Grief is complicated. There is no “right” way or linear path to cope with the loss of someone or something we love--grief is an ongoing process that takes time.
According to research, up to one-third of people who have endured a significant loss experience negative effects on their physical and mental health, and up to 7% of bereaved individuals experience complicated grief. These numbers are significant and show that grief looks different for everyone.
Grief can feel a lot like depression, and if you struggle with depression, you may already know your own signs and symptoms. Though they can feel similar, grief and depression do not have to go hand in hand. You can cope with, feel, process, and manage grief while being mindful, aware, and proactive in managing depressive symptoms.
With both grief and depression, it is helpful to be gentle with yourself. You may feel more overwhelmed, physically or mentally tired, and have difficulty taking care of yourself in the ways you are used to. This can be a normal part of the grieving process.
Do not be too hard on yourself. Understand that this is a process that takes time, and in that process, you may not be able to “keep up” with the schedule you are used to managing.
Allow yourself more time and ease in daily tasks- this may look like taking a slow walk instead of hitting your usual gym or choosing some easier meals. It may also look like asking for help.
Remember that it's okay to feel sad, scared, or angry right now. Your feelings are entirely valid, and acknowledging them is an essential step in your healing journey.
Grief can feel lonely, and loneliness can trigger isolation. This is especially true if you struggle with depression.
Isolation from others is a common response to both grief and depression. You can combat isolation by finding safe and supportive connections with others.
You may want to isolate yourself because it feels like no one understands the grief you are experiencing. Grief groups can be an incredibly helpful way to find meaningful support with individuals who understand the complicated nature of grief. There are peer-led and professional support groups in most communities, and you should be able to find one that's local to you.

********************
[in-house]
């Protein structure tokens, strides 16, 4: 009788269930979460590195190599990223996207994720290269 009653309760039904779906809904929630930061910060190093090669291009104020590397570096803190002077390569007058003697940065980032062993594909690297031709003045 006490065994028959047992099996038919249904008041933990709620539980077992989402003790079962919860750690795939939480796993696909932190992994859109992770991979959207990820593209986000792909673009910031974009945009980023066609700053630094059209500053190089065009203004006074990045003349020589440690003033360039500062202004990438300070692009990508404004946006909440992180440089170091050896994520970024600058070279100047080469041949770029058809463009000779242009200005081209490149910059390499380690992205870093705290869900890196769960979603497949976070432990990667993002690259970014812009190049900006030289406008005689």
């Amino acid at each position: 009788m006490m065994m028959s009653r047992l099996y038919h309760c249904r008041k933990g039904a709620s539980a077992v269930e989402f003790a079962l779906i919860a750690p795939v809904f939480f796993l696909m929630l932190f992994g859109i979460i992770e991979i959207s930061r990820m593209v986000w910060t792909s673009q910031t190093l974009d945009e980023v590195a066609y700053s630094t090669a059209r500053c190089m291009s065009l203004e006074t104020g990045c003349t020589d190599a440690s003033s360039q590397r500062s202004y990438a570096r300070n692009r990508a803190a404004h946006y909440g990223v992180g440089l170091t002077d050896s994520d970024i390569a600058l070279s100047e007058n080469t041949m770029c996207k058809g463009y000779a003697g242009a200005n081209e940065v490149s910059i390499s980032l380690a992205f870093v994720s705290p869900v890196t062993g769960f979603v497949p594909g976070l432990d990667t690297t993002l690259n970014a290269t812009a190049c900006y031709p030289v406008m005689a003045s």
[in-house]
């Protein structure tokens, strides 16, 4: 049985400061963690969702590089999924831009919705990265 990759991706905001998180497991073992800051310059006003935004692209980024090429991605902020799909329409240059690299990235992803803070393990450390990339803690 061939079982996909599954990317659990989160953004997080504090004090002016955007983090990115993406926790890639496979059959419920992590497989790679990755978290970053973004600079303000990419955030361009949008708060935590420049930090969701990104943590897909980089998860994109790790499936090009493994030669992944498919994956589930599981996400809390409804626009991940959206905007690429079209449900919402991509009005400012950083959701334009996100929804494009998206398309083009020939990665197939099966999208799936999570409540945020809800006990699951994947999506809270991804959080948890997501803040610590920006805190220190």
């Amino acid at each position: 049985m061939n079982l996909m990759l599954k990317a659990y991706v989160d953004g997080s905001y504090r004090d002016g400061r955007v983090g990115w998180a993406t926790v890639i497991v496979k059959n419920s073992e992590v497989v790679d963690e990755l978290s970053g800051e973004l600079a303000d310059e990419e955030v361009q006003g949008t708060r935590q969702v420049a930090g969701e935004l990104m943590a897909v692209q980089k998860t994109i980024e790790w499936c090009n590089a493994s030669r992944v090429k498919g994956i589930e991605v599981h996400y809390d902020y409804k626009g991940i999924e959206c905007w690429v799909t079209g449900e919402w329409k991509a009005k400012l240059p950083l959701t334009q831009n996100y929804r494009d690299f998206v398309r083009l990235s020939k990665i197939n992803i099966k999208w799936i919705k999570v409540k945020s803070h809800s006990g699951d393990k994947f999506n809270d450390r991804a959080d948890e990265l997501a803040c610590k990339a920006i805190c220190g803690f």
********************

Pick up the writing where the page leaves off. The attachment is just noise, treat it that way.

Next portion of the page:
You can also seek support within your friend or family group. Be mindful of the people you choose to spend time with, and communicate what you need from them. You may need to talk it out, or you may just need someone to sit and watch Netflix with. Ask for support from those around you who will respect your boundaries and provide helpful support.
Set Structure For Your Day
Lack of energy and difficulty maintaining daily tasks can be a symptom of the grieving process and depression. This mental, emotional, and physical exhaustion makes it difficult to get anything done, which can then perpetuate the cycle of depressive symptoms.
Give yourself a schedule for the day. No matter how simple or gentle it may be, setting a routine is helpful as you process grief.
Your schedule may look like going for a walk at the same time each morning or taking the time to make your coffee while listening to a favorite song.
Your schedule does not have to re-create the pace you were living before you were grieving. Find a new, gentler routine that you can stick to.
Talk to a Professional
If you have a therapist or primary care doctor, it may be a good idea to reach out and let them know what is going on. They can help monitor healthy habits and serve as an added layer of support as you move through and process grief.
If you have never gone to therapy before but feel that the grief and depression are overwhelming, it might be a good idea to consider speaking to someone.
Many therapists specialize in working with grief and can help support your process as you work through the challenging feelings. A well-trained therapist can help you sit with your emotions and give you a space to express yourself in a healthy way.
Final Thoughts on Managing Grief and Depression
Grief and depression have many similar features; you may feel more tired than usual, want to isolate yourself from others, feel flooded and overwhelmed with emotion, or feel completely numb. These symptoms will look different for each individual, and only you will know what feels normal to you.
At first, managing grief can feel all-encompassing. That said, the intensity does get better with time. With gentleness, community, and professional support, you can process your grief in a safe, effective, and supported way.
At The Resurface Group, we understand that grief can be a part of your recovery process. We are here to provide you with the support and camaraderie you need. Contact us today to get started.